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Re: python has memory leak?

On Tue, 22 Apr 2008 14:54:37 -0700 (PDT), yzghan@gmail.com wrote: >Hi all, > >I feel that my python script is leaking memory. And this is a test I >have: > > [snip] > The test doesn't demonstrate any leaks. It does demonstrate that memory usage can remain at or near peak memory usage even after the objects for which that memory was allocated are no longer live in the process. This is only a leak if peak memory goes up again each time you create any new objects. Try repeated allocations of a large dictionary and observe how memory usage rises and falls. Python 2.5 does a somewhat better job of releasing memory when actual use falls below peak, but this is a difficult thing to do perfectly. Jean-Paul
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150

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Wednesday 7th November 2012
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python has memory leak?

Hi all, I feel that my python script is leaking memory. And this is a test I have: log.write("[" + timestamp() + "] " + "test() ... memory usage: " + " ".join(repr(i/(1024*1024)) for i in getMemInfo()) + "\n") m = {} i = 1000*1000 while i > 0: i = i - 1 m.setdefault(i, []).append(i) log.write("[" + timestamp() + "] " + "test() ... memory usage: " + " ".join(repr(i/(1024*1024)) for i in getMemInfo()) + "\n") m = {} log.write("[" + timestamp() + "] " + "test() done. memory usage: " + " ".join(repr(i/(1024*1024)) for i in getMemInfo()) + "\n") From which I got: [17:44:50] test() ... memory usage: 55L 55L [17:44:53] test() ... memory usage: 143L 143L [17:44:53] test() done. memory usage: 125L 143L In the above code getMemInfo is my func to return current and peak memory usage in bytes. Can some expert explain how python manages memory The version of my python is: Python 2.4.4 Stackless 3.1b3 060516 (#71, Oct 31 2007, 14:22:28) [MSC v.1310 32 bit (Intel)] on win32 Many
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140

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Wednesday 7th November 2012
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How to get memory size/usage of python object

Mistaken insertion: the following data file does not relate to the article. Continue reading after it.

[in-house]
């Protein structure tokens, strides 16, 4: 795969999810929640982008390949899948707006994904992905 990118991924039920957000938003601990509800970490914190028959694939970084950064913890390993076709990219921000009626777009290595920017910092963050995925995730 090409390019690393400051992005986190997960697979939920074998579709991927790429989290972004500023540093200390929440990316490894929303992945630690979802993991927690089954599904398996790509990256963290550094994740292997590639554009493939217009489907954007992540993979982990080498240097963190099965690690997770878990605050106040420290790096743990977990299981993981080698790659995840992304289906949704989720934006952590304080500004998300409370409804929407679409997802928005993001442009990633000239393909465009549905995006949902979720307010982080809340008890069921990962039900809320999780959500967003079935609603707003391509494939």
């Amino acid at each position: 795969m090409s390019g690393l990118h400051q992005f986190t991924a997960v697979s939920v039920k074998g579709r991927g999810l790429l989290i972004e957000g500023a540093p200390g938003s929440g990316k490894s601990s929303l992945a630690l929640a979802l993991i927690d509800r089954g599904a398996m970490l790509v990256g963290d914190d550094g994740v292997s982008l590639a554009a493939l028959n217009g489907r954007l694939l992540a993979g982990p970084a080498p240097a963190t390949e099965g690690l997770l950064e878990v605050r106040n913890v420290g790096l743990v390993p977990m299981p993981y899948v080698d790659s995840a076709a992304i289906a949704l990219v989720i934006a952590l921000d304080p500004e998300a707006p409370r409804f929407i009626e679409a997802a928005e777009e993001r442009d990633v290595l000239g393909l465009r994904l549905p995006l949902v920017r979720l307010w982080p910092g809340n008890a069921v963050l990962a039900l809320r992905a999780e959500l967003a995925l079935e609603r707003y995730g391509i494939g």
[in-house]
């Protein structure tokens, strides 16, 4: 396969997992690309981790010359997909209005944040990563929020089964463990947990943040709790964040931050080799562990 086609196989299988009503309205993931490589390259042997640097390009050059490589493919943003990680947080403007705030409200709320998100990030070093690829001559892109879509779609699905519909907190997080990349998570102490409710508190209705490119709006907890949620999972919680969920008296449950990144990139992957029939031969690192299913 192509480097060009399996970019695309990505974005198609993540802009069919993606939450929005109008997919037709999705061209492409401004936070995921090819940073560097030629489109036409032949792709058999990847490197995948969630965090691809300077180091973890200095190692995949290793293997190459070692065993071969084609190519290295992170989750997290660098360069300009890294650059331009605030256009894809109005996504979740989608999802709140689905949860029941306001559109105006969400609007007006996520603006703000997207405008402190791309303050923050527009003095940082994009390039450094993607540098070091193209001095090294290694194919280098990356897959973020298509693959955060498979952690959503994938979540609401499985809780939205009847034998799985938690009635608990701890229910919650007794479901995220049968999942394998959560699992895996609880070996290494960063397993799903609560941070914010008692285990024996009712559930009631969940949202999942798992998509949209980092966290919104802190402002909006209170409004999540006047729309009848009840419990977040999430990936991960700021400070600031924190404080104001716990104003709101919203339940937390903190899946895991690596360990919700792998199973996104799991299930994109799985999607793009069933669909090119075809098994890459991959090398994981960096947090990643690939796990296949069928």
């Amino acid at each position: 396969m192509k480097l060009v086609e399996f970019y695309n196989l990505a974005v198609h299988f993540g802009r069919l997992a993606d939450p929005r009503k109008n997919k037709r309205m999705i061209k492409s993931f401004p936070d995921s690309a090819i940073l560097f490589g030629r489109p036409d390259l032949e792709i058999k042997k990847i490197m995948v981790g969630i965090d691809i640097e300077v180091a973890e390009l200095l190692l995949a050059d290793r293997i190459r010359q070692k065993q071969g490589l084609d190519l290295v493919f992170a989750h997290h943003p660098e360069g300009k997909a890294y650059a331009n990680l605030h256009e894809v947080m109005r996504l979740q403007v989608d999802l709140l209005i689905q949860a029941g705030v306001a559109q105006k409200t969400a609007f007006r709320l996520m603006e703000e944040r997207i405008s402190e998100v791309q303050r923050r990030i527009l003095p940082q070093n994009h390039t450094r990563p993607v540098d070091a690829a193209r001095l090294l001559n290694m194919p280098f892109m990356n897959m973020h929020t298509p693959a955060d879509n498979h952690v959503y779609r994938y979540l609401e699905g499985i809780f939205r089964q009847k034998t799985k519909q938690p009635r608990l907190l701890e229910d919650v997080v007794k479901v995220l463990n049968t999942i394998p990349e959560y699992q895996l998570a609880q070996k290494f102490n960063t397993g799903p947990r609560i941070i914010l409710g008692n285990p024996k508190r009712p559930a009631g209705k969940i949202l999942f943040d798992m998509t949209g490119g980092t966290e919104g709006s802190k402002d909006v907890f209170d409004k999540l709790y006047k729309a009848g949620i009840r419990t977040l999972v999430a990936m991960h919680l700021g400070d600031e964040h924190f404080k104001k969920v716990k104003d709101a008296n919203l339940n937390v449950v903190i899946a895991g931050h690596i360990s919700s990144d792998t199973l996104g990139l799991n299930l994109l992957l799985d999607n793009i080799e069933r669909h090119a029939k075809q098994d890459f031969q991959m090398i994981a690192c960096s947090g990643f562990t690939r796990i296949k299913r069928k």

Is there a way to check the REAL size in memory of a python object Something like > print sizeof(mylist) or > print sizeof(myclass_object) or something like that ...
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165

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Wednesday 7th November 2012
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Which uses less memory?

I'm not sure if this is as easy a question as I'd like it to be, but here goes.... I'm working on an application that is very memory intensive, so we're trying to reduce the memory footprint of classes wherever possible. I have a need for a class which is able to have a type identifier which can be examined at run-time to determine whether that class (called Domain) contains data I care about or not. I've thought of two ways to implement this: 1. Add a type attribute and set it to a descriptive string. 2. Create marker classes and use multiple inheritance to "attach" these markers to specific Domains. Here's the kicker: I need to serialize these Domains and send them to/ from Java code as well as work on them using Python. We're looking to use Hessian and pyactivemq to handle the Java/Python interfaces. Which, I guess, leads to the following group of questions: 1. Which method has the smaller footprint within the Python engine 2. Do these protocols (Hessian and Stomp) preserve the class information when the class is serialized Any input would be most welcome.
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138

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Wednesday 7th November 2012
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Optimizing memory usage w/ HypterText package